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Community Builders Revitalize the Westside

Royal Family Properties serves as a perfect example of how Invest Atlanta programs are working together to build community capacity for Westside revitalization and encouraging private investment.

Invest Atlanta launched the Community Builders program in 2017 to train Westside resident property owners and other community stakeholders in core property redevelopment skills. A year later, the Invest Atlanta Board approved the creation of a $150,000 Westside Tax Allocation District (TAD) Community Builders Pre-Development Fund to provide graduates of the program with grants for eligible expenses.

Now, with help from a recently approved $36,000 Westside TAD Community Builders Grant, Royal Family Properties is able to finance improvements to a residential property on Griffin Street in Vine City. Plans include adding two, one-bed/one-bath living units to the owner-occupied, single-family property. Each unit will be approximately 400 square feet and will be rented to local residents for rates at or below 50% of the area median income for one person.

Approximately 850 square feet will be added to the existing home, and a new entry will be created for the new dwelling units, with a shared hallway that opens to both new and existing bedrooms. Each new dwelling unit will contain a bathroom, laundry room, closet space and eating area. The existing kitchen will be reconfigured to accommodate use by both the existing bedroom and the new dwelling units.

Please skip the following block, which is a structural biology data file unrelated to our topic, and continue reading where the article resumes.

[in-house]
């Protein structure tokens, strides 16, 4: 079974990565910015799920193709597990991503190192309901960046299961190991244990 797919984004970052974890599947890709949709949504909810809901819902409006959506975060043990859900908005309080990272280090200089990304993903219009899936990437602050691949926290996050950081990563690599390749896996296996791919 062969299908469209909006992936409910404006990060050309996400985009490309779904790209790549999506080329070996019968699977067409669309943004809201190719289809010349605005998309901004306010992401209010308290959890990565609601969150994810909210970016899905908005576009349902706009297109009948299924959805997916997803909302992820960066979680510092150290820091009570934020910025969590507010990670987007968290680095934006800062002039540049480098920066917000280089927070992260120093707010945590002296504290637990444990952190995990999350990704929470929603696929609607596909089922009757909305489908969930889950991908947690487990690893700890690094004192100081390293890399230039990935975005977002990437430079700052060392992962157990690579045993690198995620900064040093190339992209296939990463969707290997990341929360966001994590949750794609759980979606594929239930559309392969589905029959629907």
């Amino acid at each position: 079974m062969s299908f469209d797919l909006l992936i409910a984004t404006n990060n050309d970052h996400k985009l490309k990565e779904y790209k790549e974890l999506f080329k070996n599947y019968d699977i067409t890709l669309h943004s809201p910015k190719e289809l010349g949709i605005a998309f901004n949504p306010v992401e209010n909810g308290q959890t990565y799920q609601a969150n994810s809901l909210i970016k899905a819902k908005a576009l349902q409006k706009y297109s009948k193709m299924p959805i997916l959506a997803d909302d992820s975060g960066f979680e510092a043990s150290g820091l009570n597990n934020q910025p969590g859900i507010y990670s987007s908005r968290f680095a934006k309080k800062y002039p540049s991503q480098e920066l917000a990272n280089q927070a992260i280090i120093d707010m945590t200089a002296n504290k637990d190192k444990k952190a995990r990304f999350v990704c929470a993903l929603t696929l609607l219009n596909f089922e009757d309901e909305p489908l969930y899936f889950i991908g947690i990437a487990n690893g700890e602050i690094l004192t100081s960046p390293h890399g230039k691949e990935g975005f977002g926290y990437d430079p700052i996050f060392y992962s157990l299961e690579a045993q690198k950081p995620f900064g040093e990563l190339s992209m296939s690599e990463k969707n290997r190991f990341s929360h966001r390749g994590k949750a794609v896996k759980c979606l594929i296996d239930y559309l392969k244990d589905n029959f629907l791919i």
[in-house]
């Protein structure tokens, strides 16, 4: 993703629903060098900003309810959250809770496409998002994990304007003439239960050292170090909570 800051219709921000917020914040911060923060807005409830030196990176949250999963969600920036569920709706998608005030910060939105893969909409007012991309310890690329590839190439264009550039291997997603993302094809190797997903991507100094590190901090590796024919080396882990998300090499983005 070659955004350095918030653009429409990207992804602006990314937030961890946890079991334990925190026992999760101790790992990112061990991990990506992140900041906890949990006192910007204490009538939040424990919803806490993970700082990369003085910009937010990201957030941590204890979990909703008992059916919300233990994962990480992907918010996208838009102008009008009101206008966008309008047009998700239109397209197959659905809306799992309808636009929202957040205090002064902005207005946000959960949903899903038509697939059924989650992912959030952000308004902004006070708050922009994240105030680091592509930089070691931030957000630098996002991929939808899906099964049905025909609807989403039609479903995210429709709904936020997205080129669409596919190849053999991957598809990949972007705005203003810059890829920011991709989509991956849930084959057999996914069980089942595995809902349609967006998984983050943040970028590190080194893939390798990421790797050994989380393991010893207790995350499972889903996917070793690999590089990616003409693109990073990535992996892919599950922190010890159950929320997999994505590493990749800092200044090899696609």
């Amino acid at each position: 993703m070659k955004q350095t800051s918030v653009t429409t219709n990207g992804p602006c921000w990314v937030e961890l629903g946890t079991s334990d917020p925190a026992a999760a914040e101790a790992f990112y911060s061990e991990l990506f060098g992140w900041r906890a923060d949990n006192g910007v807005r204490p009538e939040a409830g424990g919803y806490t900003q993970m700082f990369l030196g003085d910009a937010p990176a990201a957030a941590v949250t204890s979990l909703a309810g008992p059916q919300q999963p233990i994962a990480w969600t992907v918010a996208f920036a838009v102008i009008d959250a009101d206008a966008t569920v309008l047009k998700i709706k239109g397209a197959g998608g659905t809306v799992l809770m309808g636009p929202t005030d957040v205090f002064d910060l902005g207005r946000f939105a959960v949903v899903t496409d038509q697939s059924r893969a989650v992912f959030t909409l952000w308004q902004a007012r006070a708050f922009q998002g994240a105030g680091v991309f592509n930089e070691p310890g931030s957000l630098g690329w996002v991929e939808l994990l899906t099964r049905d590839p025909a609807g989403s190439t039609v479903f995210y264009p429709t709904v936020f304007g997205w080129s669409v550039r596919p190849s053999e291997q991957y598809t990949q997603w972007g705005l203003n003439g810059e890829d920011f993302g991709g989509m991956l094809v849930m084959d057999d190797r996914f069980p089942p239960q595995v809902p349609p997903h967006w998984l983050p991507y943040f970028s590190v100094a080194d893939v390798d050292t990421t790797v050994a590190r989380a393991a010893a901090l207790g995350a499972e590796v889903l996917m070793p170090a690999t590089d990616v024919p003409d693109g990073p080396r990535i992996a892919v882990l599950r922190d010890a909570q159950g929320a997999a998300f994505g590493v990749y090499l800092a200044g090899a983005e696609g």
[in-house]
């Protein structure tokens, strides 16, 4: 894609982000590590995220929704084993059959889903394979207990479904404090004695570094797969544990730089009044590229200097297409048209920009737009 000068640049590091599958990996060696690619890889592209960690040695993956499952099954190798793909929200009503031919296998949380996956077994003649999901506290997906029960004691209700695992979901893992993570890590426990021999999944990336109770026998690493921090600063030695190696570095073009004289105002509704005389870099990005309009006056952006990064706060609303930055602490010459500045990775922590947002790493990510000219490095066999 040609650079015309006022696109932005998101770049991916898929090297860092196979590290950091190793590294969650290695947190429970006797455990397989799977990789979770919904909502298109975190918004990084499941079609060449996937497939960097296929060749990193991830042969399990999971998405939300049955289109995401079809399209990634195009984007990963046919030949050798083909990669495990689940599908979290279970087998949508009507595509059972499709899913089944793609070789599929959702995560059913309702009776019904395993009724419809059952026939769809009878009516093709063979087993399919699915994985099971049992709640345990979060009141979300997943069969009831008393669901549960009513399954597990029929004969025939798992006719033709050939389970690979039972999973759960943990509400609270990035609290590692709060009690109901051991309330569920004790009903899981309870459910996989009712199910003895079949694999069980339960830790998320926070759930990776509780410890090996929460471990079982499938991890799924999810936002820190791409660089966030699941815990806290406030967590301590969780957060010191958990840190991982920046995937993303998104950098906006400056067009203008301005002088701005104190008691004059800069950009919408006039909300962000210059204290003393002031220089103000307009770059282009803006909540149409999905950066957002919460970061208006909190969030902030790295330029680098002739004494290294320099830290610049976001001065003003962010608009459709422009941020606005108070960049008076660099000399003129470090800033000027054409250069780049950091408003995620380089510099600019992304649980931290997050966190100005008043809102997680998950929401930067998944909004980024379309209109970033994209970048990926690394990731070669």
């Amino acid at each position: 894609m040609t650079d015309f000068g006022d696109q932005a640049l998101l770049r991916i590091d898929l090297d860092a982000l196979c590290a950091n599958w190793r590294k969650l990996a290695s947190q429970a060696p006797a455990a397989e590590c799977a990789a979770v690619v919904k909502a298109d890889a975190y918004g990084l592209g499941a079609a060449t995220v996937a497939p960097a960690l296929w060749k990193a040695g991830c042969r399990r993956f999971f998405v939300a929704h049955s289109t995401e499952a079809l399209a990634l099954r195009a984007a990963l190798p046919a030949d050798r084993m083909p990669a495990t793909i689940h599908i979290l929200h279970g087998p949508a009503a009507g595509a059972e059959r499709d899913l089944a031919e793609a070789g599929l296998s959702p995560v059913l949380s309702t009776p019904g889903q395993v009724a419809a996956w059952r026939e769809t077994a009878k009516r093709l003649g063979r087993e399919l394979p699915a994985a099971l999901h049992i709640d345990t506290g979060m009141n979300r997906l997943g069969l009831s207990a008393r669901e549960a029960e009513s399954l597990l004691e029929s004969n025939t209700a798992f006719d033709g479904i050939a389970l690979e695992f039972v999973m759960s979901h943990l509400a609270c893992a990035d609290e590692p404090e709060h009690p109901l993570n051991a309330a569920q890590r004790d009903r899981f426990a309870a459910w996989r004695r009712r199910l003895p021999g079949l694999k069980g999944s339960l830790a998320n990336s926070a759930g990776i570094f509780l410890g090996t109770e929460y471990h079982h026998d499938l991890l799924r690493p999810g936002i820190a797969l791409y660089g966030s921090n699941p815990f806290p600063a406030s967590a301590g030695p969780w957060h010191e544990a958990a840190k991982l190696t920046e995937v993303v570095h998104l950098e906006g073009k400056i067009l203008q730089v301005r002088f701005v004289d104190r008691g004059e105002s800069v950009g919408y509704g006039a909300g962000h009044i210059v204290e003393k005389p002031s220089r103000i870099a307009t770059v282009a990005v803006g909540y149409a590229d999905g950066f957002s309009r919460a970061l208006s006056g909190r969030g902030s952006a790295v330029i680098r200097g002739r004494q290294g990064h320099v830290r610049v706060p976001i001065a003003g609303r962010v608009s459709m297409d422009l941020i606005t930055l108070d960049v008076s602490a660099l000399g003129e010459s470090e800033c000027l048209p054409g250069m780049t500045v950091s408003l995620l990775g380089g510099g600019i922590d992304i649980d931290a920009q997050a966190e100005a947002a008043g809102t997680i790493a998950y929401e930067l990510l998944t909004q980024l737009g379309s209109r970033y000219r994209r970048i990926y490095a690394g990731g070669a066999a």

“This program represents what true community engagement and wealth-building means,” said Alan Ferguson, senior vice president of Community Development at Invest Atlanta. “It ensures that our residents and stakeholders are involved in the transformation that’s occurring within their communities and are not just observers. We are hoping to repeat and expand the program in the future.”

Randy Hazelton, Invest Atlanta Board member, agreed saying: “This project is fulfilling the goal of retaining our legacy communities and doing it at a scale that’s accessible to folks who can’t come in as a big developer. It’s a good step in community engagement that will hopefully build capacity over time in our neighborhoods, and I appreciate the work.”

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